Greater Manchester Police have denied claims that a serial killer may be targeting the city's canals and gay village.
The force released a statement after Professor Craig Jackson - head of psychology at Birmingham City University - told The Daily Star
over the weekend that it was "extremely unlikely" that the high number of bodies that have been found in the city's waterways over the last few years were all the result of accidents.
Sixty-one bodies have been pulled from Manchester’s canals in the last six years.
"It is extremely unlikely that such an alarming number of bodies found in the canals is the result of accidents or suicides," Professor Jackson said.
"Canals are not popular suicide spots, especially for men. They are, however, popular dumping sites. And water can be a sure way to erase DNA evidence."
The professor added that the idea that someone was targeting gay men on Cana Street shouldn't be ruled out.
"I think the fact several of these discoveries were made in Manchester’s Gay Village could also be significant. Do we have another ‘gay slayer’ like Colin Ireland on the loose? You couldn’t rule it out.
"The police say none of the 61 corpses found got there under suspicious circumstances. Not one? I find that very hard to believe.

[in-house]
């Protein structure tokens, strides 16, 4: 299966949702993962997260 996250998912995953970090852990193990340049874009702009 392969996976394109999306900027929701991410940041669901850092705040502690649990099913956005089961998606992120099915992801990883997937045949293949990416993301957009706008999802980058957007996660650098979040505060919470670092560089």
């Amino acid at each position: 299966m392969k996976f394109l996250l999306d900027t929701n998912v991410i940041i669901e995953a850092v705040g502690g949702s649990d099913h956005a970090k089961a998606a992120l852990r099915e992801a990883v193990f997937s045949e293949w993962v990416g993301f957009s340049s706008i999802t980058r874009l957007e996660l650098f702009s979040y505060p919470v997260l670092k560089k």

"The other odd fact here is that the majority of the bodies have not been identified or even given a gender on official police records.
"Were the corpses so decomposed as to be unidentifiable? Again, I find that inconceivable and a pathologist would tell you the same.
"I work in Birmingham where there are more canals than Venice. You very rarely hear of bodies of young men being washed up in the city’s water ways. To have so many in Manchester is a big concern and there is every chance foul play is at hand here."
Responding to the claims, a spokesman for Greater Manchester Police (GMP) said: "GMP is committed to thoroughly investigating each and every unexplained death in Manchester and approach each one as potentially suspicious in its initial stages.
"Only after a robust investigation into the circumstances of each death would investigators deem one to be 'non-suspicious' and pass the file to the coroner.
"The coroner's post mortem would then ascertain the cause of death, which would then be recorded accordingly by the investigating officer.
"None of our investigations are carried out in isolation and as we have said publicly before, we have established no link between the various incidents recorded."
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